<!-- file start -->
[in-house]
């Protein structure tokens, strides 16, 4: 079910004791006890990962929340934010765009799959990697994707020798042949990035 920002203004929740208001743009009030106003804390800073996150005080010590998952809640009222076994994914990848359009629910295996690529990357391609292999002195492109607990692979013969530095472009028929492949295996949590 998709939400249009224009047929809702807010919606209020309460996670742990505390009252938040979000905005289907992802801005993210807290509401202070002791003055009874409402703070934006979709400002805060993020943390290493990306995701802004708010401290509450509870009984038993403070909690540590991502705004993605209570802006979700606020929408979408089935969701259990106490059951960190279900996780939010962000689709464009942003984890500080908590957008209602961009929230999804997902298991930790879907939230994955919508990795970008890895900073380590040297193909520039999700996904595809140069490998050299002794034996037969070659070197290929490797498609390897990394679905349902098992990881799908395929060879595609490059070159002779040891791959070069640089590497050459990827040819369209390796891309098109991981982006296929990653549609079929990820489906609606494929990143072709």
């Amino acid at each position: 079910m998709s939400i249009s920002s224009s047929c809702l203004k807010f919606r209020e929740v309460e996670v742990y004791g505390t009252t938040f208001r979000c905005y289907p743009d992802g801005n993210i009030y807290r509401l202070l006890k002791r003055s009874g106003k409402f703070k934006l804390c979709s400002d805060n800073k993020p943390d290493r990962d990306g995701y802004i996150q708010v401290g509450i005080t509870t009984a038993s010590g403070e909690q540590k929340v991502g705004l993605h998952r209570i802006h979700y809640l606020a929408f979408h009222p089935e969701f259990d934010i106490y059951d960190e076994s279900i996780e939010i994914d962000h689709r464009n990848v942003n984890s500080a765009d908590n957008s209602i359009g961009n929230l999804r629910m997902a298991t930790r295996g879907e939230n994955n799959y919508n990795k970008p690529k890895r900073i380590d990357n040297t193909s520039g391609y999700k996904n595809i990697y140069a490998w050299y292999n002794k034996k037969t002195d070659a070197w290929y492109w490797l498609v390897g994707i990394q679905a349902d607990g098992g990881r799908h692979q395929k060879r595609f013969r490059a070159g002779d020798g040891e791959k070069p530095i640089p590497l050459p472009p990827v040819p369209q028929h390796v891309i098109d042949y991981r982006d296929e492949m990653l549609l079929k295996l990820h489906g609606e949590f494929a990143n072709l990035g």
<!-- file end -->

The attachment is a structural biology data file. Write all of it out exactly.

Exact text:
[in-house]
């Protein structure tokens, strides 16, 4: 079910004791006890990962929340934010765009799959990697994707020798042949990035 920002203004929740208001743009009030106003804390800073996150005080010590998952809640009222076994994914990848359009629910295996690529990357391609292999002195492109607990692979013969530095472009028929492949295996949590 998709939400249009224009047929809702807010919606209020309460996670742990505390009252938040979000905005289907992802801005993210807290509401202070002791003055009874409402703070934006979709400002805060993020943390290493990306995701802004708010401290509450509870009984038993403070909690540590991502705004993605209570802006979700606020929408979408089935969701259990106490059951960190279900996780939010962000689709464009942003984890500080908590957008209602961009929230999804997902298991930790879907939230994955919508990795970008890895900073380590040297193909520039999700996904595809140069490998050299002794034996037969070659070197290929490797498609390897990394679905349902098992990881799908395929060879595609490059070159002779040891791959070069640089590497050459990827040819369209390796891309098109991981982006296929990653549609079929990820489906609606494929990143072709």
């Amino acid at each position: 079910m998709s939400i249009s920002s224009s047929c809702l203004k807010f919606r209020e929740v309460e996670v742990y004791g505390t009252t938040f208001r979000c905005y289907p743009d992802g801005n993210i009030y807290r509401l202070l006890k002791r003055s009874g106003k409402f703070k934006l804390c979709s400002d805060n800073k993020p943390d290493r990962d990306g995701y802004i996150q708010v401290g509450i005080t509870t009984a038993s010590g403070e909690q540590k929340v991502g705004l993605h998952r209570i802006h979700y809640l606020a929408f979408h009222p089935e969701f259990d934010i106490y059951d960190e076994s279900i996780e939010i994914d962000h689709r464009n990848v942003n984890s500080a765009d908590n957008s209602i359009g961009n929230l999804r629910m997902a298991t930790r295996g879907e939230n994955n799959y919508n990795k970008p690529k890895r900073i380590d990357n040297t193909s520039g391609y999700k996904n595809i990697y140069a490998w050299y292999n002794k034996k037969t002195d070659a070197w290929y492109w490797l498609v390897g994707i990394q679905a349902d607990g098992g990881r799908h692979q395929k060879r595609f013969r490059a070159g002779d020798g040891e791959k070069p530095i640089p590497l050459p472009p990827v040819p369209q028929h390796v891309i098109d042949y991981r982006d296929e492949m990653l549609l079929k295996l990820h489906g609606e949590f494929a990143n072709l990035g």